Public Health Studies

Coronavirus stigmatization and psychological distress among Asians in the United States. Ethnicity & Health. 2021; 26:110-125. (with co-authors) |download|

Coronavirus stigmatization may be disproportionately impacting ethnoracial minority groups in the US. We test three hypotheses: [H1] Asians in the US are more likely to report experiencing coronavirus stigmatization than non-Hispanic Whites; [H2] Coronavirus stigmatization is associated with psychological distress; [H3] Magnitude of association between coronavirus stigmatization and psychological distress is more pronounced among US-born Asians, compared to non-Hispanic Whites. We analyzed cross-sectional survey data from the 10–31 March 2020 wave of the Understanding America Survey, a nationally representative survey of adults in the US. Psychological distress was assessed with the PHQ-4. Measures of association were estimated using multiple logistic regression and survey sampling weights. Predicted probabilities were calculated using marginal standardization (n = 6707). [H1] The adjusted predicted probability of experiencing any coronavirus stigma among foreign-born Asians (11.2%, 95% CI: 5.5–17.0%; E-value = 4.52), US-born Asians (10.9%, 95% CI: 5.8–16.0%; E-value = 4.23), Blacks (8.0%, 95% CI: 5.3–10.7%; E-value = 2.92), and Hispanic Whites (7.3%, 95% CI: 4.6–9.9%; E-value = 2.58) was significantly greater than non-Hispanic Whites (4.5%, 95% CI: 3.7–5.4%). [H2] Individuals reporting any coronavirus stigma experience were significantly more likely to exhibit psychological distress (19.9%, 95% CI: 14.6–25.2% vs 10.6%, 9.6–11.6%; E-value = 3.16). [H3] The overall magnitude of association between experience of any coronavirus stigma and psychological distress was not significantly between US-born Asians and non-Hispanic Whites, though we found gender to mask this effect. US-born Asian females who experienced coronavirus stigmatization were more likely to exhibit psychological distress than non-Hispanic white females who experienced coronavirus stigmatization (relative risk (RR): 10.21, 95% CI: 2.69–38.74 vs 1.24, 95% CI: 0.76–2.01; p < 0.01). Comprehensive measures around care seeking, public awareness, and disaggregated data collection are needed to address ethnoracial coronavirus stigmatization and its impact on psychological health and well-being.

Anticipated HIV Stigma Among HIV Negative Men who have Sex with Men in China: A Cross-Sectional Study. BMC Infectious Diseases. 2020; 20:44. (first author, with co-authors) |download|

Background: Anticipated HIV stigma, i.e., the expectation of adverse experiences from one’s seroconversion, is associated with both negative psychological and behavioral outcomes. We know little about anticipated HIV stigma’s relationship with emerging technologies, such as HIV self-testing (HIVST) and online sex-seeking platforms, that have become popular among populations that are disproportionately affected by HIV/AIDS. This study examined correlates of anticipated HIV stigma among Chinese men who have sex with men (MSM).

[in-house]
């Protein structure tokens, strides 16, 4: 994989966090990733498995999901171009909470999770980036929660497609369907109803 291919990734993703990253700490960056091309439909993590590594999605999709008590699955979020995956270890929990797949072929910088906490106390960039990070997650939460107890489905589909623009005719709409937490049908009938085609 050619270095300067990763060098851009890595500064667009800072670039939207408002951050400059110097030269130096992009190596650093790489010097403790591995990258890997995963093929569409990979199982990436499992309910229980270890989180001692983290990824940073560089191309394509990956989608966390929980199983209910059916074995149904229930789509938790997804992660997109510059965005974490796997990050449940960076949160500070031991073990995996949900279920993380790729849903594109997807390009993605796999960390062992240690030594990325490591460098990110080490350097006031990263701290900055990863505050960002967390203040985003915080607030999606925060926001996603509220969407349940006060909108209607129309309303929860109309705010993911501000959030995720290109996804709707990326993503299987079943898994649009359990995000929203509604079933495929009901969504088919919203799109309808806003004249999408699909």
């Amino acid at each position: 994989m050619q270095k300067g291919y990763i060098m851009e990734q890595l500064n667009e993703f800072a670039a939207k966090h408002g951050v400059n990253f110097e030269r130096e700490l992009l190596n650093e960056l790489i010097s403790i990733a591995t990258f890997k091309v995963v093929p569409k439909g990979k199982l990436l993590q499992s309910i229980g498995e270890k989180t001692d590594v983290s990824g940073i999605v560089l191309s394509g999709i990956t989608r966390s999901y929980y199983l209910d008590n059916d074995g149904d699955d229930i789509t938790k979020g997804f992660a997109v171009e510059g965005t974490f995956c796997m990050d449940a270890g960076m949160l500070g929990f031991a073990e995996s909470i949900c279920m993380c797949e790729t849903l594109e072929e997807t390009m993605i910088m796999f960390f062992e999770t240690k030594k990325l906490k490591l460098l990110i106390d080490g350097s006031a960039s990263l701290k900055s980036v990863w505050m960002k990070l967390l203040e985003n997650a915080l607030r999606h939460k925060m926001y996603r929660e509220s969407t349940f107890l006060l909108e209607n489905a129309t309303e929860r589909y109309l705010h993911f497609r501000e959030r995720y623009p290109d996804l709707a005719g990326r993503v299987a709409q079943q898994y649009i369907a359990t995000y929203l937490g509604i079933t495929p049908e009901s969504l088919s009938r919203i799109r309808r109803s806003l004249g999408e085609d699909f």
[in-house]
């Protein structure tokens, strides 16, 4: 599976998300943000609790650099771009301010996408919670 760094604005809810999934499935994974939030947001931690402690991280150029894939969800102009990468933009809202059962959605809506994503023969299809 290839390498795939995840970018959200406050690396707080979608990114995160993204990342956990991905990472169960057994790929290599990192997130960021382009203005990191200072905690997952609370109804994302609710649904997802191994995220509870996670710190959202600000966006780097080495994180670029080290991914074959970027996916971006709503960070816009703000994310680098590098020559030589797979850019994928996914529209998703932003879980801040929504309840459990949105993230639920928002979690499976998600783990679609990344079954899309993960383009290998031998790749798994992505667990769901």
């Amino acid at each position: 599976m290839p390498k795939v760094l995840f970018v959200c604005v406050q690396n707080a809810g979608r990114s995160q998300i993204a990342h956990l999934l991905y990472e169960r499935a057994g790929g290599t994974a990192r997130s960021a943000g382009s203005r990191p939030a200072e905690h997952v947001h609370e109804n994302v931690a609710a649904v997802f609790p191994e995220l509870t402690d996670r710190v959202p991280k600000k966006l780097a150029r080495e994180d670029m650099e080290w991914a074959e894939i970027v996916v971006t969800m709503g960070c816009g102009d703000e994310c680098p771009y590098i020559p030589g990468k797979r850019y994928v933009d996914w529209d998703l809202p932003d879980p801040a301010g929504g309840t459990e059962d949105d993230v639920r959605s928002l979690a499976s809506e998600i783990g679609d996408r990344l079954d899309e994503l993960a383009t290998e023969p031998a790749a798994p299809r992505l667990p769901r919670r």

Methods: In July 2016, MSM who were ≥ 16 years old and self-reported as HIV negative or unknown were recruited from a gay mobile phone application in China. Information regarding socio-demographics, sexual behaviors, sexual health service utilization, and anticipated HIV stigma were collected. Anticipated HIV stigma (i.e., negative attitude toward future stigmatization of HIV seroconversion by others) was measured as the mean score from a 7-item Likert-scale ranging from 1 (low) to 4 (high). Generalized linear models were conducted to examine the factors associated with the anticipated HIV stigma scores.

 Results: Overall, 2006 men were recruited. Most men completed high school (1308/2006, 65.2%) and had an annual personal income of ≤ 9200 USD (1431/2006, 71.3%). The mean anticipated HIV stigma score for the participants was 2.98±0.64. Using social media to seek sexual partners was associated with higher anticipated HIV stigma (Adjusted β=0.11, 95% confidence interval (CI): 0.05 to 0.17, p=0.001). HIV self-testing (Adjusted β=–0.07, 95%CI: -0.13 to -0.01, p=0.02) and having disclosed one’s sexual orientation to a healthcare provider (Adjusted β=-0.16, 95%CI: -0.22 to -0.96, p<0.001) were associated with lower anticipated HIV stigma.

 Conclusion: Our data suggested that anticipated HIV stigma is still common among Chinese MSM not living with HIV. Tailored anti-HIV stigma campaigns on social media are especially needed, and promotion of HIVST may be a promising approach.

Homo-prejudiced Violence among Chinese Men Who Have Sex with Men: A Cross-Sectional Analysis in Guangzhou, China. BMC Public Health. 2020; 20, 400. (with co-authors) |download|

Background: Homoprejudiced violence, defined as physical, verbal, psychological and cyber aggression against others because of their actual or perceived sexual orientation, is an important public health issue. Most homoprejudiced violence research has been conducted in high-income countries. This study examined homoprejudiced violence among men who have sex with men (MSM) in Guangzhou, China.